Successful change—in a team, department or company—is as much down to the way it’s introduced as it is to the nature of the change itself.
I’ve pointed out before that everyone arrives somewhere with their own favourite tools and techniques. And I’ve also repeated that almost anything works somewhere. If we put these together it means when we introduce change we need to be aware of how central our approach is in the current context.
The messenger (or rather, the implementer) is as much a key to success as what they are implementing. So it’s wrong to say “Agile won’t work here, we’ve tried it” because the right person might get it to work correctly. Equally “We’re successful with Agile so waterfall won’t work” is wrong, because the right person might get waterfall to work.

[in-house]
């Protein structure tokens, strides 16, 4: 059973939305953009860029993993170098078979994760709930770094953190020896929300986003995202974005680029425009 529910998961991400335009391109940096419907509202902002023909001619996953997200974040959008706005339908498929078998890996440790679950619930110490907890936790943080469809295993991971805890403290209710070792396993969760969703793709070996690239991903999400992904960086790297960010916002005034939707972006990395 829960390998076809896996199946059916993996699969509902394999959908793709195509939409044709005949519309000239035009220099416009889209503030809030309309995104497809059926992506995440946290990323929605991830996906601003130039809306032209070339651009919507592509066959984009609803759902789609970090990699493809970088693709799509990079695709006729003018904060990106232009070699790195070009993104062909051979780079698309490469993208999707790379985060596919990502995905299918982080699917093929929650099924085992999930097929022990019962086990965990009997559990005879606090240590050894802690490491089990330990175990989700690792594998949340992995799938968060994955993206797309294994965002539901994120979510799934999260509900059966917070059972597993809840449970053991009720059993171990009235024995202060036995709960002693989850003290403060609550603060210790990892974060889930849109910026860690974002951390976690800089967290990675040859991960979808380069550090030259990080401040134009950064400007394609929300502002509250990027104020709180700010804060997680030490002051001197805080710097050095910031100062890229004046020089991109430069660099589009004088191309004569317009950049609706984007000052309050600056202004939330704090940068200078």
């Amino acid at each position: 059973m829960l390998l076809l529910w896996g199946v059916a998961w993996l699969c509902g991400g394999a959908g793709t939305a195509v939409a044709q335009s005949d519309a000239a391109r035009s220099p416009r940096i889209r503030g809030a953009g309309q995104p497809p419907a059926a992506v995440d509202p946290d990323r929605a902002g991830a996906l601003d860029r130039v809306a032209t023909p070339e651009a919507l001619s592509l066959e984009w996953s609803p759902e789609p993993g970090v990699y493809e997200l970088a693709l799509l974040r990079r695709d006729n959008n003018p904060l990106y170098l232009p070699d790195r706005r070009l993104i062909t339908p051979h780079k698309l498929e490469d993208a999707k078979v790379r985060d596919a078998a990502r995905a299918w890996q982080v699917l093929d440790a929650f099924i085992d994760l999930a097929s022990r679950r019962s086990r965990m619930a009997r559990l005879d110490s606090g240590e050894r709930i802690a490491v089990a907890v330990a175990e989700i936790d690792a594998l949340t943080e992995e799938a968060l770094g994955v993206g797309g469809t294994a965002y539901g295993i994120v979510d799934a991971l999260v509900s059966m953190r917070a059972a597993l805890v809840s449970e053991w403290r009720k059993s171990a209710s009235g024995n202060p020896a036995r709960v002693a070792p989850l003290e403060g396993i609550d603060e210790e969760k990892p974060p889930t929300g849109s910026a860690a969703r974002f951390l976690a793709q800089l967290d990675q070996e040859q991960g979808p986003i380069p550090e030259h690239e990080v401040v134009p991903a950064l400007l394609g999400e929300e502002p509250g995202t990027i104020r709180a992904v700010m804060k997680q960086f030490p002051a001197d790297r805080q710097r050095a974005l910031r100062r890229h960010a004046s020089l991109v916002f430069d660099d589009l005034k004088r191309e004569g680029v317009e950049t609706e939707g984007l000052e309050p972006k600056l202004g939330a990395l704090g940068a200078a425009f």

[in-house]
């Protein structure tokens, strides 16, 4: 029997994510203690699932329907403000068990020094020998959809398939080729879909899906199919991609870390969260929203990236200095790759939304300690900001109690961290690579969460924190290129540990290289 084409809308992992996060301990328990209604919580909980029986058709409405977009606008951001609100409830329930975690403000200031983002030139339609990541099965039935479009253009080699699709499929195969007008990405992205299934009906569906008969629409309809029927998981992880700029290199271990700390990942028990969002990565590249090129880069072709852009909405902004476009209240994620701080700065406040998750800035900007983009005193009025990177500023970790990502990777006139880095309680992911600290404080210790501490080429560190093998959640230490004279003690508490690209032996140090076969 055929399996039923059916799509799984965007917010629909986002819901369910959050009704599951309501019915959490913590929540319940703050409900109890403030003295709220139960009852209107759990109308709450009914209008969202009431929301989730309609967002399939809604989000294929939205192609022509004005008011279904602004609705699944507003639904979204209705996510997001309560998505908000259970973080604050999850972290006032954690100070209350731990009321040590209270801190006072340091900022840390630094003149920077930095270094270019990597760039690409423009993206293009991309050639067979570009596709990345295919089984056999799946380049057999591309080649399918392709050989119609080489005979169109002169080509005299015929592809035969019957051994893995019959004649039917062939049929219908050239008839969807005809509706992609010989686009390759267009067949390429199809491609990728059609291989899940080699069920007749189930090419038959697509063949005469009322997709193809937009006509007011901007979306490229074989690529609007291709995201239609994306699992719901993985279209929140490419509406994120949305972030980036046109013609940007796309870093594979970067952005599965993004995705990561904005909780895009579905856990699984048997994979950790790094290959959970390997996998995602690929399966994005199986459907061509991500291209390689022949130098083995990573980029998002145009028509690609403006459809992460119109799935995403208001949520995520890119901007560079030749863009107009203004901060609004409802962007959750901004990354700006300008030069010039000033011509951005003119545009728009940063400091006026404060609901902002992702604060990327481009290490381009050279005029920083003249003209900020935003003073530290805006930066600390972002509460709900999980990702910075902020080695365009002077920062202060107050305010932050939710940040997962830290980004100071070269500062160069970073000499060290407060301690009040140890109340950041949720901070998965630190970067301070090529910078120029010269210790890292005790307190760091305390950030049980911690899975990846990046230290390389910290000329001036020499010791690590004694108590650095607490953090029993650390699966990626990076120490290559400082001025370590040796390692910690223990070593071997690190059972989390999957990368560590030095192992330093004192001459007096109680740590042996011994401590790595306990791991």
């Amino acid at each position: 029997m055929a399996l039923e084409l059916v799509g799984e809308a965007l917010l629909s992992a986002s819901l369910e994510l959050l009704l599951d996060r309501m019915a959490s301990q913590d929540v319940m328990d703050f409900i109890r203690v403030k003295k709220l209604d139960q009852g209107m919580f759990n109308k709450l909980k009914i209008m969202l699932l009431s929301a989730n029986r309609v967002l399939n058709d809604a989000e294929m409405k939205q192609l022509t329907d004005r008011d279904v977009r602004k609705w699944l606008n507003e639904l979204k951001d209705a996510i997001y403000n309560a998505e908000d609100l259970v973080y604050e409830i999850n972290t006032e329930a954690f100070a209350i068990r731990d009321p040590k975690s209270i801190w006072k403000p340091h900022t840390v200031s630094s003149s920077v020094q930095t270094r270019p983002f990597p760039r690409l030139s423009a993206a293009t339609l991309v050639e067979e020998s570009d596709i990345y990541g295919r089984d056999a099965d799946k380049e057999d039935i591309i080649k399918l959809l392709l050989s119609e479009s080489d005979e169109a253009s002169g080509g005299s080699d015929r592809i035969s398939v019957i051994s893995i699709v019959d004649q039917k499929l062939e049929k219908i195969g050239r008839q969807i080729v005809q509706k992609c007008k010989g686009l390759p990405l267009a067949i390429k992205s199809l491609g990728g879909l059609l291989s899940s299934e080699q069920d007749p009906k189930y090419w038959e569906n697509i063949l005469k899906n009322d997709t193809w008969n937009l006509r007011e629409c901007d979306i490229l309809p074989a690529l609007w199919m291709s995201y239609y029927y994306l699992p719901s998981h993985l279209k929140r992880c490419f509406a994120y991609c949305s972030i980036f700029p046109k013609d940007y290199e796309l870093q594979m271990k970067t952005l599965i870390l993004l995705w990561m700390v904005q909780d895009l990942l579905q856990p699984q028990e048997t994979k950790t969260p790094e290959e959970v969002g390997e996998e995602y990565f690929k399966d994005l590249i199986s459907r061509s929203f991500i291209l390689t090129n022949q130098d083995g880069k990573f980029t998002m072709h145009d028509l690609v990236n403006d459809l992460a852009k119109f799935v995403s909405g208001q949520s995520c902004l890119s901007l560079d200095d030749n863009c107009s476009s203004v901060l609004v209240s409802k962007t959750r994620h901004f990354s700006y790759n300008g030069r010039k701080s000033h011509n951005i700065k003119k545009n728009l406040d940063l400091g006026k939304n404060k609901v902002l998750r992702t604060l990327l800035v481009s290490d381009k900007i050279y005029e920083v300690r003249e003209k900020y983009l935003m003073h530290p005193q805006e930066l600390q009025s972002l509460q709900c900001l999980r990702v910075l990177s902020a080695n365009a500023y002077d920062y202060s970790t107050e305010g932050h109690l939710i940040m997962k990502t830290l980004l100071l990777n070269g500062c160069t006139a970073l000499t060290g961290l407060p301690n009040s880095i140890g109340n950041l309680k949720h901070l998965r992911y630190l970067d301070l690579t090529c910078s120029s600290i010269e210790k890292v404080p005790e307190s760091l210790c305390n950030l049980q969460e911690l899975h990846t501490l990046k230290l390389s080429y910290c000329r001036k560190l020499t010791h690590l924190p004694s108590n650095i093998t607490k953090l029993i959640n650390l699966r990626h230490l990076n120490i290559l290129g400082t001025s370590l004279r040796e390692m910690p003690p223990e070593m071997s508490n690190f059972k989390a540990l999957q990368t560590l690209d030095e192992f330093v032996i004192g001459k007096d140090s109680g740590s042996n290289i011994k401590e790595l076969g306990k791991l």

Of course, some things are more difficult to get right than others, and context is relevant. So waterfall might never work with a brilliant implementer and that particular team. And some things are easier to get right, too, which is why some approaches have more success than others. Even then, there are no guarantees, so we need to continually check our own approach to change.